Inner Mind/Outer Space: Four Short Stories and a Novelette by the Author of Alien Within, by Karen Forrester (0:53)

IOD score cardToday we see that if you echo a well-known phrase, you should either match it or subvert it – not fall between the two.

What I gleaned about the stories: The song that the birds are singing is seldom related to the ceiling-seeking properties of mashed potato.

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Note: This is a short story collection, so the rules are slightly different from standard Immerse or Die: instead of reading on every time I lose immersion, I stop reading that story and move on to the next one. As usual, I stop reading after the third WTF.

WTF #1: Misleading capitalisation

Analysis: Rather than the traditional format of a fragment dedicating the book to someone/something followed by any message on the next line, the dedication is set as a single paragraph with the dedicatee and message separated by a colon. However, the first letter of the message was still capitalised, as if they were entirely separate sentences. There are two instances in which the letter following a colon is capitalised: if the sentence starts with a proper noun or if (as occurs above) the title and subtitle are set on a single line. As the message didn’t start with a proper noun, my mind automatically parsed it as a subtitle, which caused me to stumble.

The acknowledgements section immediately below the dedication had the same formatting, which hooked my other metaphorical foot out before I could regain my balance.

My momentum stalled, and the spectre of further punctuation choices that would interfere with a seamless reading experience raised, I moved on.

WTF #2: Distracting echo of a cliché

Analysis: The first story opens with the character waking up. A couple of sentences in, I hit: The sun was shining, and birds were singing outside her window. The first half of this sentence matches the cliché ‘the sun was shining, the birds were singing, and all was right in the world’ (which might be so well known that I’m insulting your intelligence by stating what it is), so my mind anticipated one of two possibilities: either I was about to meet a character whose character includes using clichés; or there was about to be an amusing subversion such as ‘… the birds were singing early Nineties pop hits’ which would supply a powerful image of the world. Instead, I received something that was neither the cliché nor a nugget of interesting description: that the character’s bedroom had a window. This left me with a sense that something was missing and a sense of being told too much; neither of which was good for my faith in the prose.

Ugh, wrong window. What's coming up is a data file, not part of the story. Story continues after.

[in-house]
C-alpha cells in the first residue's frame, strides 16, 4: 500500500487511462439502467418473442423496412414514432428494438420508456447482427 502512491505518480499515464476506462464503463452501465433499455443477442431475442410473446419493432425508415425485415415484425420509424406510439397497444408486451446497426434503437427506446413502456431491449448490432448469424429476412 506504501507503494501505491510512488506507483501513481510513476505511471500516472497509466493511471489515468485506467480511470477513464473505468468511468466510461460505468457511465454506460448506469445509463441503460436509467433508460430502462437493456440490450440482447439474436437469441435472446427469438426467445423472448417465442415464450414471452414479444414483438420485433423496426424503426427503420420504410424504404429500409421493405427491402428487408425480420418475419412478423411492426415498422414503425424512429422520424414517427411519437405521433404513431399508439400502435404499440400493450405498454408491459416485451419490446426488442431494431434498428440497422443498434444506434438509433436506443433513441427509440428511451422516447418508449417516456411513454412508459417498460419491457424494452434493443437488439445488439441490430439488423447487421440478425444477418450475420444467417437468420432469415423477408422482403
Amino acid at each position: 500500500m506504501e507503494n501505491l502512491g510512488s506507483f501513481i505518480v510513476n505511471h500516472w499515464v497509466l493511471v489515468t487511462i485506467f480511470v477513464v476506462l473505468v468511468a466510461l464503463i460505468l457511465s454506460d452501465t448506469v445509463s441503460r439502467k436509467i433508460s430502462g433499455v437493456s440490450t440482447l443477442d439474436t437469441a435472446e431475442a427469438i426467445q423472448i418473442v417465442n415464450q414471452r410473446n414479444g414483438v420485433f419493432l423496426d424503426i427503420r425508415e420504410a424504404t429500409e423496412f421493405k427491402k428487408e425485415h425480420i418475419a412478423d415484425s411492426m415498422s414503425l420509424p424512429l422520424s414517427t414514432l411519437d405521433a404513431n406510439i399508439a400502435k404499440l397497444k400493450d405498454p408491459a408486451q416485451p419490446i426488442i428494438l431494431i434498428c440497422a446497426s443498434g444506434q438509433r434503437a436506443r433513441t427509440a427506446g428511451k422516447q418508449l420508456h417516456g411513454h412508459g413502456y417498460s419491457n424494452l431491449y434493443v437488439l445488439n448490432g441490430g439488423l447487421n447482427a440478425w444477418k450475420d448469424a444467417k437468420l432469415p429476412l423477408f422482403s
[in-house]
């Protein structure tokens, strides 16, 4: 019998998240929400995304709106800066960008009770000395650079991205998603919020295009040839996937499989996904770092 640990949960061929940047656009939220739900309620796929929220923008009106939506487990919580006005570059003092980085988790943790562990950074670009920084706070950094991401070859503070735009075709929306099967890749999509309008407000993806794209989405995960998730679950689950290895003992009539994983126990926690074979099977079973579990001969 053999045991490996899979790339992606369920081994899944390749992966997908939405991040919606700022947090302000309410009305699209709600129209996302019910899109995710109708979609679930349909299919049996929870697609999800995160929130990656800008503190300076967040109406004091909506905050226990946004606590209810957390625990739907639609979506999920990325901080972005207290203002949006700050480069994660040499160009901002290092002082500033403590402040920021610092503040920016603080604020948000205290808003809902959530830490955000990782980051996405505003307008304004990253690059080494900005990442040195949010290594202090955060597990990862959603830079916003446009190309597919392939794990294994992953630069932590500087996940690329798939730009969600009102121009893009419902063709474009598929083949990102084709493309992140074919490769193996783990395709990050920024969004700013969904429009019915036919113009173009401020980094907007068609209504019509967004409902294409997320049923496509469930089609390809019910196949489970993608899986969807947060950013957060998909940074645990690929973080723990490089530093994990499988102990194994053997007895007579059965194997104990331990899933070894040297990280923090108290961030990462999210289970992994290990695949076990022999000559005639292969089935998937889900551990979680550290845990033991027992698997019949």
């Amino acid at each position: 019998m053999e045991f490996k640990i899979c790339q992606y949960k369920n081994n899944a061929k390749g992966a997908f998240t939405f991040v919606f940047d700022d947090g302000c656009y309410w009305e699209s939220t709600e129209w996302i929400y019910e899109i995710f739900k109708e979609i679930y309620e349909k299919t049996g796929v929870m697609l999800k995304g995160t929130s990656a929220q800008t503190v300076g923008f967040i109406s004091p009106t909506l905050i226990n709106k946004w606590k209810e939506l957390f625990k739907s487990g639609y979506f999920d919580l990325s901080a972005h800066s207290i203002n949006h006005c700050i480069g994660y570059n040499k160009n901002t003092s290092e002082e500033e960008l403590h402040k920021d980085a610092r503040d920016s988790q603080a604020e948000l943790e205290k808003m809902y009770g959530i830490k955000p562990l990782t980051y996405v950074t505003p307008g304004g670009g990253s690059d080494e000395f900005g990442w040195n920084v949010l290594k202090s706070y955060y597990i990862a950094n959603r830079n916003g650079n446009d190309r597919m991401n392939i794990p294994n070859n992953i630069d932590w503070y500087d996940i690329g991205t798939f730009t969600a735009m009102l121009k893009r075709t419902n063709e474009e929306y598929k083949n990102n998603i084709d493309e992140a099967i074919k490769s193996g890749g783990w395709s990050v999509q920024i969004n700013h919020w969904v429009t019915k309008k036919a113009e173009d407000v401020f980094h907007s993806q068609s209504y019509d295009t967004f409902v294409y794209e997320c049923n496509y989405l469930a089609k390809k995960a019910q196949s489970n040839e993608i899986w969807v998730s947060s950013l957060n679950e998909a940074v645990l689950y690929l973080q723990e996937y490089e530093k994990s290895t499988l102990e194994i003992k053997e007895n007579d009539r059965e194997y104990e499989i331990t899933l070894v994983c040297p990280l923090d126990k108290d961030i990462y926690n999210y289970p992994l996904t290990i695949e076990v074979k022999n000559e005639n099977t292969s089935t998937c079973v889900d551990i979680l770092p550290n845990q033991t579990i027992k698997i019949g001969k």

With the sense that something definitely wasn’t right, I moved on.

WTF #3: Implausible internal narration

Analysis: A paragraph into the second story, the narrator’s friend speaks. However, rather than use their name, the narrator merely calls them my friend. Whenever I think of someone whose name I know, I think of them as Aloysius, Jasper, Cyrene, or whatever their name is, not by their relationship to me. Even where I do include the relationship it’s part of my name for them: Uncle Jedikah, Aunt Hepsibar, Gorthrad-from-work, rather than the relationship alone. It’s only when the relationship becomes quite distant, such as my dentist’s wife, that I don’t think of them by name. So, someone’s first mental reference to their friend not being by name ruined my sense that the narrator was a real person.

Pushed out, I didn’t return.

Take the Pepsi Challenge: Want to know if my own writing measures up? Download one of these free short stories, in the format of your choice, and decide for yourself.

Toils and Snares, by Robert L. Slater (27:08)
A Conspiracy of Shadows, by Randy Nargi (2:35)

About the author

Dave Higgins has worked in law and IT for both public and private sector organisations. When not pursuing these hobbies, he writes poetry and speculative fiction.

He was born in Wiltshire, England. Raised by a librarian, he started reading shortly after birth and has not stopped since. He currently lives in Bristol with his wife, Nicola, his cats, Jasper and Una, and many shelves of books.